Ten years ago, after a shooting incident, Erik Sorto became paralysed from the neck down. But now he can drink beer again, thanks to this prosthetic limb, recently developed in the US. It is attached to the posterior parietal cortex, the part of the brain that controls not movement itself, but the patient’s intention to move.
Erik Sorto explained: “I start thinking about the robot arm, I close my eyes just like this and I start imagining the robotic arm and what I want it to do.”
Surgeons at the University of Southern California implanted two small electrodes in the patient’s brain, which were then connected via cables to computers that could process and decode brain signals. These decoded signals were then sent to a cursor and a robotic arm. After the surgery, Erik Sorto learned to use the cursor and the arm. The scientists said it was a big surprise that he could control the limb on day one.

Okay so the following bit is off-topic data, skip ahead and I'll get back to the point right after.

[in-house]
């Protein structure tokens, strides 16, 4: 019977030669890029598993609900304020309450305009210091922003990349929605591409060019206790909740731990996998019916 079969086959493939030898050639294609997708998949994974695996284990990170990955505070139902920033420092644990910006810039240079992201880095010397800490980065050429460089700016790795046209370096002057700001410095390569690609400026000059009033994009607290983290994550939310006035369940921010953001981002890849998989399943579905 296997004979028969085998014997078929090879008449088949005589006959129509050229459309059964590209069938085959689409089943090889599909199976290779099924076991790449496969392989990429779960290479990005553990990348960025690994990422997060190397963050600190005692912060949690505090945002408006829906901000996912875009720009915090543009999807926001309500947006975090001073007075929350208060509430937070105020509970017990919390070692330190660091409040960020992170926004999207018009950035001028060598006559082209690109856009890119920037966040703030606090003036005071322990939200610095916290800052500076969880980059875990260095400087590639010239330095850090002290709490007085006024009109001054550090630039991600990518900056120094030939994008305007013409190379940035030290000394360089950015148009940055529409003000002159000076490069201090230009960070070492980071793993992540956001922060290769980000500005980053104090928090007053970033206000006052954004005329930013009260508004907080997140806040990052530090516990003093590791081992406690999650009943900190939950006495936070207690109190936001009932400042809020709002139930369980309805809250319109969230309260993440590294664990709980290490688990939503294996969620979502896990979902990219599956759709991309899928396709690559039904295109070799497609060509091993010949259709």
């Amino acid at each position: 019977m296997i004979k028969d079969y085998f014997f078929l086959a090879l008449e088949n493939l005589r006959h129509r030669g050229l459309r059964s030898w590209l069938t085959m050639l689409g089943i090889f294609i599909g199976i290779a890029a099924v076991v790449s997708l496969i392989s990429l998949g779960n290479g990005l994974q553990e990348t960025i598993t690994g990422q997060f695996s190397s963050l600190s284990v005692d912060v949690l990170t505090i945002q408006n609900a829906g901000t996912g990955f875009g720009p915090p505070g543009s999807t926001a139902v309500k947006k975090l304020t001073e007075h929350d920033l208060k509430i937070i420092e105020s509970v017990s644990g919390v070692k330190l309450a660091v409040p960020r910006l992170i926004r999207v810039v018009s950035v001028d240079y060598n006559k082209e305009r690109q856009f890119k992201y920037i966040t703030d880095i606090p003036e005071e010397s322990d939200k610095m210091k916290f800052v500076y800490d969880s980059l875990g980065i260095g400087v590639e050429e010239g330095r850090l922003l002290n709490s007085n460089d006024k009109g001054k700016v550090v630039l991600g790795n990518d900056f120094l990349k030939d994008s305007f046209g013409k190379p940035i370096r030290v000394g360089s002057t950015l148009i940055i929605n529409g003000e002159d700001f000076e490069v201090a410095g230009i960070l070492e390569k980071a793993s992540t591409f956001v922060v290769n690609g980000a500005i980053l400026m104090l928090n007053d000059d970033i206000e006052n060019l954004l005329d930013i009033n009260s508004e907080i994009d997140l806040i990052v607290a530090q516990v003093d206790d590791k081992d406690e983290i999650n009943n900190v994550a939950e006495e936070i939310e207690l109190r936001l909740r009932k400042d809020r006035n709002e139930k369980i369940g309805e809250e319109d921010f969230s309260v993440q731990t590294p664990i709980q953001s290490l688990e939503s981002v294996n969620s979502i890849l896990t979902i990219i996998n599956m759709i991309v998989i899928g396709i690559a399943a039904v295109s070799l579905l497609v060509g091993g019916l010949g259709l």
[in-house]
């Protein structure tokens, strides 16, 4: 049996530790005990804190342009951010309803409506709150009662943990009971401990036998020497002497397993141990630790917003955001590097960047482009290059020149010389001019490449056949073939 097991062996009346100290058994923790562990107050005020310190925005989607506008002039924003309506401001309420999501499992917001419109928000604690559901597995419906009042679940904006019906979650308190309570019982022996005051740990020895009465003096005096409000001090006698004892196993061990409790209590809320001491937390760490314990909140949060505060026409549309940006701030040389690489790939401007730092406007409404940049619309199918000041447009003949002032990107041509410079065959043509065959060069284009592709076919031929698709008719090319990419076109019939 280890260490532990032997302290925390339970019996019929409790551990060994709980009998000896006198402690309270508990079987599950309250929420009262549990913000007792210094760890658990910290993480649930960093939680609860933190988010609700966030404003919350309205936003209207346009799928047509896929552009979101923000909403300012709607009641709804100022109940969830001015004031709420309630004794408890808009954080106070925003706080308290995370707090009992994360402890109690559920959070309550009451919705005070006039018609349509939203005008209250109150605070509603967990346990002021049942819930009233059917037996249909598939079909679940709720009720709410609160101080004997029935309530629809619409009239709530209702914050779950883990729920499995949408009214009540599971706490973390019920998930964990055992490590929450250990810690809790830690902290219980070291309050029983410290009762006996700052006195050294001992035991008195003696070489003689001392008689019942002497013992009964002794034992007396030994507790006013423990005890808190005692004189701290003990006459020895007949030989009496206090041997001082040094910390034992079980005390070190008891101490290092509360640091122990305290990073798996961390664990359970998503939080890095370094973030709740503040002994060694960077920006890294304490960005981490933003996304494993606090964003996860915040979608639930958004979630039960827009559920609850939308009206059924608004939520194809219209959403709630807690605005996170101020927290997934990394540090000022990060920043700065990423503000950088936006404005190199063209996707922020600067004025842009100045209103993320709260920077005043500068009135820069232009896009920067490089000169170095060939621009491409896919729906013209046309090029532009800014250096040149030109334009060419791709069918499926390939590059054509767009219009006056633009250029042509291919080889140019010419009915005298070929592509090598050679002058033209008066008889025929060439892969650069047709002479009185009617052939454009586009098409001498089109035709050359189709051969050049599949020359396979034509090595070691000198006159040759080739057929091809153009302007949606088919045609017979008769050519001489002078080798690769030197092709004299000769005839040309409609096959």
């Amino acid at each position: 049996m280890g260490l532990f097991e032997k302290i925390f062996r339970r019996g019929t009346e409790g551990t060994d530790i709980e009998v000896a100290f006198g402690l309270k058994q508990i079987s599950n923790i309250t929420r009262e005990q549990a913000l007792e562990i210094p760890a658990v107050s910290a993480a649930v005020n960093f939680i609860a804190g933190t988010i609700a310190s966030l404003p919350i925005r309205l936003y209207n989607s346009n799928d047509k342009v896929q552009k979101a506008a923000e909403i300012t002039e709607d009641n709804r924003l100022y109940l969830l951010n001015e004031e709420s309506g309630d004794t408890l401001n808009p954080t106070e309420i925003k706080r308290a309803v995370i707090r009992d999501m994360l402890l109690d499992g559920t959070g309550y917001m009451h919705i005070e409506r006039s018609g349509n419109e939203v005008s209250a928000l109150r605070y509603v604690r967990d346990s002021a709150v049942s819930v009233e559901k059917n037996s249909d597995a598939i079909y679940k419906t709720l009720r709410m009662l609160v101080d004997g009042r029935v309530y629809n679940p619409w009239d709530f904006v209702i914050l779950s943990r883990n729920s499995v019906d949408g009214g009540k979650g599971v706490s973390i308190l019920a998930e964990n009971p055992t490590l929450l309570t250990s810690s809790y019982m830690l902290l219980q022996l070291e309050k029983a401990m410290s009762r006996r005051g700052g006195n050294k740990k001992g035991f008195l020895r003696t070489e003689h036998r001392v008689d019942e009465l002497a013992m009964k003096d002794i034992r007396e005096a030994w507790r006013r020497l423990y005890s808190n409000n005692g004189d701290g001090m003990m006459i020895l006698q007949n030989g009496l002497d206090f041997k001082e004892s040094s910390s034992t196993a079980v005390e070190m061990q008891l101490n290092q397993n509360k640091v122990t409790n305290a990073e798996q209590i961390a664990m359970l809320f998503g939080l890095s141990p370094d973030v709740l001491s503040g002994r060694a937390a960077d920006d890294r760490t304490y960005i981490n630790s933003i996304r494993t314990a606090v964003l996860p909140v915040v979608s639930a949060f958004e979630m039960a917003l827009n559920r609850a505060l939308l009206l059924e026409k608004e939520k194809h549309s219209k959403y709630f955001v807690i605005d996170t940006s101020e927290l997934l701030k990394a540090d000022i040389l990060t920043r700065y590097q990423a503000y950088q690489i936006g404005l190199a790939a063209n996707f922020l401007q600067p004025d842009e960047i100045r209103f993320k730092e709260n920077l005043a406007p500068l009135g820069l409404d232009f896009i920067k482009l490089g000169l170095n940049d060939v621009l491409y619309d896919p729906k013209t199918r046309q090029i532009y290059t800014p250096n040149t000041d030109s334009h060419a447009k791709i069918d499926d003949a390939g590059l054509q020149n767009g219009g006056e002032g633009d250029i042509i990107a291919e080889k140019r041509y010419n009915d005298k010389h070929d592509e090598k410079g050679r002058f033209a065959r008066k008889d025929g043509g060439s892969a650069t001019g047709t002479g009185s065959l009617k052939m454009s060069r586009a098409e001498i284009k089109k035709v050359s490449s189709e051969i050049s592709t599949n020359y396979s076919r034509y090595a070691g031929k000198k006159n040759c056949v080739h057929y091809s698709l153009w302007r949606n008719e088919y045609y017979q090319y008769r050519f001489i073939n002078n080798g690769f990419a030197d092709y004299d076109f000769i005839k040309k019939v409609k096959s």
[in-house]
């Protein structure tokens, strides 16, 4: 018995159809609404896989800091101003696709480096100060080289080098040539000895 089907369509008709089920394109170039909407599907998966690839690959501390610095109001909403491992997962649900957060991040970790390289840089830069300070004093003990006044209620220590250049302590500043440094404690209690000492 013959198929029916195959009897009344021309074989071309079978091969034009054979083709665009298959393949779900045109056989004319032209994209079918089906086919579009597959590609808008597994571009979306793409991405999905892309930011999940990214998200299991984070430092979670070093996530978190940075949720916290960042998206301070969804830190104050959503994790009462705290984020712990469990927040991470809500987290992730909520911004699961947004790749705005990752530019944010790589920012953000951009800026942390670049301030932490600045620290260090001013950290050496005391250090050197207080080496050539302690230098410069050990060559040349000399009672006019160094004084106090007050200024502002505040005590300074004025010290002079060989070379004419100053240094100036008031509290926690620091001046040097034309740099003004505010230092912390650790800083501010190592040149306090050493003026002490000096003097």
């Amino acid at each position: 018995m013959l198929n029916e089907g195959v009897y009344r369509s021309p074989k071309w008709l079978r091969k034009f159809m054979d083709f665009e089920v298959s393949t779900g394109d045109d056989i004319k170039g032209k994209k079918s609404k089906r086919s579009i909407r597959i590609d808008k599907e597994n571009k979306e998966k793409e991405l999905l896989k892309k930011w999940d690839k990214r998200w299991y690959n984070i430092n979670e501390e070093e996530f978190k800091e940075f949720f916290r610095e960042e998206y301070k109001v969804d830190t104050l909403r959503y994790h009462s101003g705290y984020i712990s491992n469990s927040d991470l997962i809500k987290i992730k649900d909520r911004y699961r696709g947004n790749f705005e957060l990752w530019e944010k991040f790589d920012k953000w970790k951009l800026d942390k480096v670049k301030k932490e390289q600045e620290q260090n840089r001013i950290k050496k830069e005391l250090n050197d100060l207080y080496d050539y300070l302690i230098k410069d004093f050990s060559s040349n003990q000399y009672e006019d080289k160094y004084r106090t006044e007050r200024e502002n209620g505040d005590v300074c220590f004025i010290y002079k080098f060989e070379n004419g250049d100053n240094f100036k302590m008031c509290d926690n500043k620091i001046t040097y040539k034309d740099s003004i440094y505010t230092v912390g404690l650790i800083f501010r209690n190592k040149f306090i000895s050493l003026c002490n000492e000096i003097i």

Charles Y Liu, a neurosurgeon, said: “Now we have an entirely new brain-machine interface control that opens up an entire new direction in development of technologies, transformative technologies that are designed to give patients who have suffered neurological injuries the capacity to become more independent than they are now.”
It’s a huge step forward in a field that has been difficult to conquer until now.